Adopting measures that strengthen land governance, improve soils and achieve land degradation neutrality therefore has the potential to deliver multiple ‘wins’ for national policymakers. However, it could also be argued that the opposite holds true: that political resistance or foot-dragging over tenure reforms or sustainable land use could retard progress towards multiple SDG Targets. It must be remembered that, in many countries, land is a highly political and politicised topic. While securing land rights is critical to achieving sustainable development, efforts to do so are limited by the entrenched interests of local powerful elites. This is compounded by the fact that improving land tenure governance and soil management systems is often a complex, long-term process that can take many years. As a result, many developing country governments (and indeed donors) have shied away from land tenure reforms within their development strategies.

Furthermore, elements of the SDGs relating to land may themselves face political obstacles. For example, policies that address wealth inequalities are likely to face resistance, particularly if the recipients of these forms of redistribution are viewed with suspicion or are politically marginalised. In terms of food security and sustainable agriculture, there is a strong push amongst leading multinational agribusiness firms to position their products and technologies to the forefront of policymakers attention as the solution to solving hunger, conserving soil and protecting ecosystems. The resources available to these companies (and their political supporters) far outweigh those promoting agroecology and similar low/ zero external input farming systems, meaning that such strategies face an uphill battle to win support from policymakers.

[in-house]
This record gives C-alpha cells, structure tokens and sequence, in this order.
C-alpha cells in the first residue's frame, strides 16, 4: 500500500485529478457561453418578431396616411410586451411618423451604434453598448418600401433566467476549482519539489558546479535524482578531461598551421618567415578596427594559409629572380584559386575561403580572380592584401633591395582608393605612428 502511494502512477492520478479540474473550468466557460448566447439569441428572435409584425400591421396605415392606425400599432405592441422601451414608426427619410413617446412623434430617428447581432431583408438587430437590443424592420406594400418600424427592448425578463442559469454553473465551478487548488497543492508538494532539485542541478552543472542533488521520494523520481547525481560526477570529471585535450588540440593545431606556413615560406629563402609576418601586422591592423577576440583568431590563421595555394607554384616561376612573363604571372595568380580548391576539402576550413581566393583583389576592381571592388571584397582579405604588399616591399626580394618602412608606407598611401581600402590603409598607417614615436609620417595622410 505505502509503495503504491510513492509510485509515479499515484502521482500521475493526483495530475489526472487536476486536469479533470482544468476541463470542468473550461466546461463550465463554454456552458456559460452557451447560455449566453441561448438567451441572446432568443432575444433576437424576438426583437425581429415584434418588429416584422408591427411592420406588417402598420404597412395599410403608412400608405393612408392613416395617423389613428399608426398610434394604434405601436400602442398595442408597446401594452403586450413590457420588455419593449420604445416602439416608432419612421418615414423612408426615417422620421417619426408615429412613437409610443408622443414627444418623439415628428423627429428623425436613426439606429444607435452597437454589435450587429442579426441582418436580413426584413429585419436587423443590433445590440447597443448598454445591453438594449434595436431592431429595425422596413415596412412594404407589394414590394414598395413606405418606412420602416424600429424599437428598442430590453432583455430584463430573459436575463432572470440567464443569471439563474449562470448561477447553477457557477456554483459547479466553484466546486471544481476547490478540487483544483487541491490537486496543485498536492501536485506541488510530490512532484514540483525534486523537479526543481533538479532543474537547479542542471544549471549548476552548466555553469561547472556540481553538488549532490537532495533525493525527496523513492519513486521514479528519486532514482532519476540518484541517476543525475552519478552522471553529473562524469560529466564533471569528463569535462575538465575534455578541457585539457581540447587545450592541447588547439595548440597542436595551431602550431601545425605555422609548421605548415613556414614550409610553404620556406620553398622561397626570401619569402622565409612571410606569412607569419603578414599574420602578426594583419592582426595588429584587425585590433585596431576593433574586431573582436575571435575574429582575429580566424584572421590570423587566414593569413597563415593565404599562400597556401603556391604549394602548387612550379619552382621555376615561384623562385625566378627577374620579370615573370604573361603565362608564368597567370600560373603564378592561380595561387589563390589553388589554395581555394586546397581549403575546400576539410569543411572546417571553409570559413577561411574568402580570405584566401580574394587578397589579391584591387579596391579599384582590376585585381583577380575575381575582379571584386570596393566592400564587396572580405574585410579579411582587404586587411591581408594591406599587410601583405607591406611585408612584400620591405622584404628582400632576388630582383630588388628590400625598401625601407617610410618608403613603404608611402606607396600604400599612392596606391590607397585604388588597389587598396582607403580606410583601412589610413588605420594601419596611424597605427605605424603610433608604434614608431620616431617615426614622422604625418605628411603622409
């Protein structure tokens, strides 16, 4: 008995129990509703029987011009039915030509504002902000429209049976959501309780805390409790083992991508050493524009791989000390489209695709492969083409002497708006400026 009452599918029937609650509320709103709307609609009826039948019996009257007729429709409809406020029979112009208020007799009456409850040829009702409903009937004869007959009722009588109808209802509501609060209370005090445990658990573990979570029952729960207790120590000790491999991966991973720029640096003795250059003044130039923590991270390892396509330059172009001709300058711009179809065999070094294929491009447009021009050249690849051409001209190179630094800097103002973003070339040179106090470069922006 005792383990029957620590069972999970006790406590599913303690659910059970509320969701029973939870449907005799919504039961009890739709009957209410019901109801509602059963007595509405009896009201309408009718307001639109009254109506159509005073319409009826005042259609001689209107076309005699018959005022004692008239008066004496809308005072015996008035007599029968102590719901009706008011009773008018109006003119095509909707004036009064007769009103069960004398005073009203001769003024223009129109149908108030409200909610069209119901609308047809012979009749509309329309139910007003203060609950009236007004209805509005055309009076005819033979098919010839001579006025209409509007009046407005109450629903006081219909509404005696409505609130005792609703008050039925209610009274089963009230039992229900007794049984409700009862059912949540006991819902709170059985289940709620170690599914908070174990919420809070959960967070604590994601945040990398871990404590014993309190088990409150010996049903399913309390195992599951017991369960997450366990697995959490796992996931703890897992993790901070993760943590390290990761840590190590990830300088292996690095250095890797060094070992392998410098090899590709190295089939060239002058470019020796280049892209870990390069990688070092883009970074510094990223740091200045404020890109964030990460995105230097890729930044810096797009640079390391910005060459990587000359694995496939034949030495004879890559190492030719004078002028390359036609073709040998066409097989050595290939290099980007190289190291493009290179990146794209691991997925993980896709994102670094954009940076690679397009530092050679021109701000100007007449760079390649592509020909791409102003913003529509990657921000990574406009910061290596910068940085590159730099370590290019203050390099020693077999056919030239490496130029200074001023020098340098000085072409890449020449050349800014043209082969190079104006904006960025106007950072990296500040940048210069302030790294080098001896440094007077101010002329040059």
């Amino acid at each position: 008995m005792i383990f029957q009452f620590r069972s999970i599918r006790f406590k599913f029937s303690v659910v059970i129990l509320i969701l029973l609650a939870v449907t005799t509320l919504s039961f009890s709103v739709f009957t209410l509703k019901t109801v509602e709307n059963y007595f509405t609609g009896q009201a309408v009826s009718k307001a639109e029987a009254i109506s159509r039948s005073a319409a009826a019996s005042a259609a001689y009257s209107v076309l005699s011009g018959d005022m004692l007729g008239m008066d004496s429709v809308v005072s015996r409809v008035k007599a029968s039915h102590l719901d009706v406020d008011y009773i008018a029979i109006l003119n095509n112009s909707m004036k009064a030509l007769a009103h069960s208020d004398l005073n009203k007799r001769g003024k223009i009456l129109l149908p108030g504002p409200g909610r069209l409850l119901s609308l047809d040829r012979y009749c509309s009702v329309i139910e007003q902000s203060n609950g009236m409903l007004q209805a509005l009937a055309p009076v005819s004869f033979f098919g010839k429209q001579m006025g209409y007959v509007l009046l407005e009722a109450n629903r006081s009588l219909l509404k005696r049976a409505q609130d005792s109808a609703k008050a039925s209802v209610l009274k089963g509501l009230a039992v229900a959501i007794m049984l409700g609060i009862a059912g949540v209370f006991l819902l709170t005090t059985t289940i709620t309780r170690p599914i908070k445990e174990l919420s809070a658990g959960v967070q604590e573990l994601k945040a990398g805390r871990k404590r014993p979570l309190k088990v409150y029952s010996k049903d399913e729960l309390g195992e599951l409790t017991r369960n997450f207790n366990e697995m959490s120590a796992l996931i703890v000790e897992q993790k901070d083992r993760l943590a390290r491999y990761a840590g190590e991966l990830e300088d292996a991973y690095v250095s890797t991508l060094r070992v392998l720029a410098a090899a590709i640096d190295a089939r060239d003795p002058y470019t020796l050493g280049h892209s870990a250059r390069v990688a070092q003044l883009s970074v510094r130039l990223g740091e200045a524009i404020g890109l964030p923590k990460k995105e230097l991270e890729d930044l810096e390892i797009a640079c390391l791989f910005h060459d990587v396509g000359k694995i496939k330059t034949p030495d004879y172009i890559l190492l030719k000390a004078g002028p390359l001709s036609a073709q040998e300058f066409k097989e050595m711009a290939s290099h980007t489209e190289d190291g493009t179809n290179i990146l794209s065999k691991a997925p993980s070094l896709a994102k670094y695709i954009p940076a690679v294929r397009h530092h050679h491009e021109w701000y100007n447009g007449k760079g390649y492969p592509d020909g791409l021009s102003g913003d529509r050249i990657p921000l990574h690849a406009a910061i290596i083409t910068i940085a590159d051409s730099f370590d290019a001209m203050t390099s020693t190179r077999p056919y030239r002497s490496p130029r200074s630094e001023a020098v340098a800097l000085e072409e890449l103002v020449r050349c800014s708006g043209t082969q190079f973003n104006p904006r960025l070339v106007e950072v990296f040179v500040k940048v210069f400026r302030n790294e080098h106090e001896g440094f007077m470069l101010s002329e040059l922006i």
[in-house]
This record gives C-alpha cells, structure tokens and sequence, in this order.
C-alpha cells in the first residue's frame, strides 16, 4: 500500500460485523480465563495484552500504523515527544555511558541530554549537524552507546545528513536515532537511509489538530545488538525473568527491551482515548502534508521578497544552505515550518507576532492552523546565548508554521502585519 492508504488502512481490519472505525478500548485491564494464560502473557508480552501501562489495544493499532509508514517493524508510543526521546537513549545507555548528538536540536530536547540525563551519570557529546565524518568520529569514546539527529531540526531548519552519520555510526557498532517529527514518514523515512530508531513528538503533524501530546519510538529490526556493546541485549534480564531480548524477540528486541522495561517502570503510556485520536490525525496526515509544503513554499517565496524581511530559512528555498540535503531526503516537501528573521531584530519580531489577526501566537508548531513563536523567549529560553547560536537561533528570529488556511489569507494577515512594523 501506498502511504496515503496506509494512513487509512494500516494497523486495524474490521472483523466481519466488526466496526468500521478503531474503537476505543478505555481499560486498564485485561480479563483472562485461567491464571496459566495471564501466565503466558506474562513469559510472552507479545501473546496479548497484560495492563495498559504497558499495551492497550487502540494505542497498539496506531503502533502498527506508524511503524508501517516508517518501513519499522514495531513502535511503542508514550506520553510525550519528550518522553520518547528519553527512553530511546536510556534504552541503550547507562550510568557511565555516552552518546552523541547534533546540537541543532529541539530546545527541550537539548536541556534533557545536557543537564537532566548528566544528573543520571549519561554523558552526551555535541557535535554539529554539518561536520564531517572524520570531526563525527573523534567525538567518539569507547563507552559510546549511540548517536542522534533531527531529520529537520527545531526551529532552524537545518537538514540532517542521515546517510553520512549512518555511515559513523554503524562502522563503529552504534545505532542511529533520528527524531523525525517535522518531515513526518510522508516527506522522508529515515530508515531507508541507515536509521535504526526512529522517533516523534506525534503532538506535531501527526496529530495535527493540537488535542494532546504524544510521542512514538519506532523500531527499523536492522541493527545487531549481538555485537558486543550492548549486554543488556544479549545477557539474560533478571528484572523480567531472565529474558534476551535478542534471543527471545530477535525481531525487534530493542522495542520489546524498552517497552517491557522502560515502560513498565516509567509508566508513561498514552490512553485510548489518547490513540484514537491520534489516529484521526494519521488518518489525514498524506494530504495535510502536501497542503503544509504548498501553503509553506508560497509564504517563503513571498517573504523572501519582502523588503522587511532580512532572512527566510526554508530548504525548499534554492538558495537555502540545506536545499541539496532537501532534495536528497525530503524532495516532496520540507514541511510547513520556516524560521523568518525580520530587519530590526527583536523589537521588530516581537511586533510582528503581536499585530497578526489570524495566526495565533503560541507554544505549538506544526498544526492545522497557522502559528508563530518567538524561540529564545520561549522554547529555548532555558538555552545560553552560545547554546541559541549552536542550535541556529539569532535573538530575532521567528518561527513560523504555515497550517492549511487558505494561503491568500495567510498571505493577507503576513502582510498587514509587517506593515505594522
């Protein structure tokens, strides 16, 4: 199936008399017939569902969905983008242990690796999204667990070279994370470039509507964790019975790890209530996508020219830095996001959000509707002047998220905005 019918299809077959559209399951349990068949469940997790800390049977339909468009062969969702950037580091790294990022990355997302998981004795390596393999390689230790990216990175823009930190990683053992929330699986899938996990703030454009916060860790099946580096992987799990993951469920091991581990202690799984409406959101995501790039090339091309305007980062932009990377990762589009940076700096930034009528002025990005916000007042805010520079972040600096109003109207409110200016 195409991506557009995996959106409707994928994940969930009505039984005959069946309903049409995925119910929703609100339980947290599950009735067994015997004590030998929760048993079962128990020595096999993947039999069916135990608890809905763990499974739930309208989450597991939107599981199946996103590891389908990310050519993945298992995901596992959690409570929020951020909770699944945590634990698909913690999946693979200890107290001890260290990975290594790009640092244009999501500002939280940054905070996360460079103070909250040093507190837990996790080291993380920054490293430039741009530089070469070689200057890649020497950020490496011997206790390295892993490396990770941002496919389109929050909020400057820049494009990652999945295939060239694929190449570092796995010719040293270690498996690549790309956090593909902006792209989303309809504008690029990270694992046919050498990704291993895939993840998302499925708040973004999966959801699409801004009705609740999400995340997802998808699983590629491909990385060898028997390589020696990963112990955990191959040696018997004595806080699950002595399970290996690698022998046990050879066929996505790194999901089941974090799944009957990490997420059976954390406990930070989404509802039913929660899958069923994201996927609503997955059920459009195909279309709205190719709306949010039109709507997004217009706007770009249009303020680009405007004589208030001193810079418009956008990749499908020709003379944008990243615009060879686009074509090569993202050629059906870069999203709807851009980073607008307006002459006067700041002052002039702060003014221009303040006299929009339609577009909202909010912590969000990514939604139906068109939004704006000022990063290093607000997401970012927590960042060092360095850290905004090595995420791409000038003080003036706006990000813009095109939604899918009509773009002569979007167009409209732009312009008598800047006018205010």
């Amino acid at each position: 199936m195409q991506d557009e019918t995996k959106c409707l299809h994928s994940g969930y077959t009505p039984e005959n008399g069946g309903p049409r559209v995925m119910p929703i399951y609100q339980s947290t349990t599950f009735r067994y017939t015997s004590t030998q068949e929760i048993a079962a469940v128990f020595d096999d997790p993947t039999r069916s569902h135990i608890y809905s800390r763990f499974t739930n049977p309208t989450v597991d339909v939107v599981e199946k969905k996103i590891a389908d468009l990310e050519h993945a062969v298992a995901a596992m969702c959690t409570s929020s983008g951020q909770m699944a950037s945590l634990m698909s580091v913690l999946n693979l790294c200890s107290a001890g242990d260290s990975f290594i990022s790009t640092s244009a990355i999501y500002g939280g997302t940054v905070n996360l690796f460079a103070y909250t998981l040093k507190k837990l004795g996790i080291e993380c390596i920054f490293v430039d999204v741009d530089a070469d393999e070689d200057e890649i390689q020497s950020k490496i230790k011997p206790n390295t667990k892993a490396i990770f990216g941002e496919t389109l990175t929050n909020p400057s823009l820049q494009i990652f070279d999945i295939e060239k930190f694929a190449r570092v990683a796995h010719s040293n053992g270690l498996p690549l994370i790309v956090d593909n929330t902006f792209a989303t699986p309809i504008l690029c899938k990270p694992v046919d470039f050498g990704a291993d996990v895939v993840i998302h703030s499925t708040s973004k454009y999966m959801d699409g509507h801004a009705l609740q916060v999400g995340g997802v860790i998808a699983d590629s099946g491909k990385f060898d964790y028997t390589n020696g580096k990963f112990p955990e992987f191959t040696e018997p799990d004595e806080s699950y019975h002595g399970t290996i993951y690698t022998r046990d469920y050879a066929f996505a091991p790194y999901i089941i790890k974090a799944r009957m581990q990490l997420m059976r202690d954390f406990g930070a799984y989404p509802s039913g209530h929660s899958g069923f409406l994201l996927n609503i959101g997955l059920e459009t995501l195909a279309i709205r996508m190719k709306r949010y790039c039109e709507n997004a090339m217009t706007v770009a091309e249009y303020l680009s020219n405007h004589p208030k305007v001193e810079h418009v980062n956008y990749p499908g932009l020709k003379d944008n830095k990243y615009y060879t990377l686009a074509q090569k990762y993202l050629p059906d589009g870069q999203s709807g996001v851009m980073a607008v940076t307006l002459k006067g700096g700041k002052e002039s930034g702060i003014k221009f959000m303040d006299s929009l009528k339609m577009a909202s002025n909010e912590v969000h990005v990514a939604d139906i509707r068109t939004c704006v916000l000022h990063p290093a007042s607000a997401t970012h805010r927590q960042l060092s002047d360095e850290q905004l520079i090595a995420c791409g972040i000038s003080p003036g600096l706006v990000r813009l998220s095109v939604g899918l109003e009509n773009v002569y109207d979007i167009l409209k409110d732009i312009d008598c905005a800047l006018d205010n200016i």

2. Implications of land use-related SDGs for land users and farmers

The implementation of government policies designed to meet the SDGs could affect people with land-based livelihoods in a number of ways, and are likely to be experienced unevenly between and within regions and countries. These outcomes will depend on how various decisions create outcomes that have a bearing on other land use (and SDG) dynamics.

For example, if governments introduce and uphold strong inclusive land tenure laws, land users (and especially women) will be able to invest in longer-term soil health and sustainable land use measures. This should help not only in terms of achieving LDN, but also to increase food security amongst small-scale farmers in emerging economies (again, particularly that of women). Conversely, if governments decide to convert farmland to biofuels or flood large areas for hydroelectric dams in order to achieve energy security and climate mitigation targets, traditional land users in those locations could face declining food security.

Another example concerns the use of agrochemicals. Governments could be persuaded by the view that various packages of high-yielding seed varieties and agrochemicals are needed to meet targets on food security and the protection of ecosystems (e.g. by growing more food intensively on less land). However, other countries could go in a different direction, where industrialised farming becomes more difficult to practice as policy measures are taken to cut the dependency on agrochemicals, and alternatives such as agroecology are actively supported.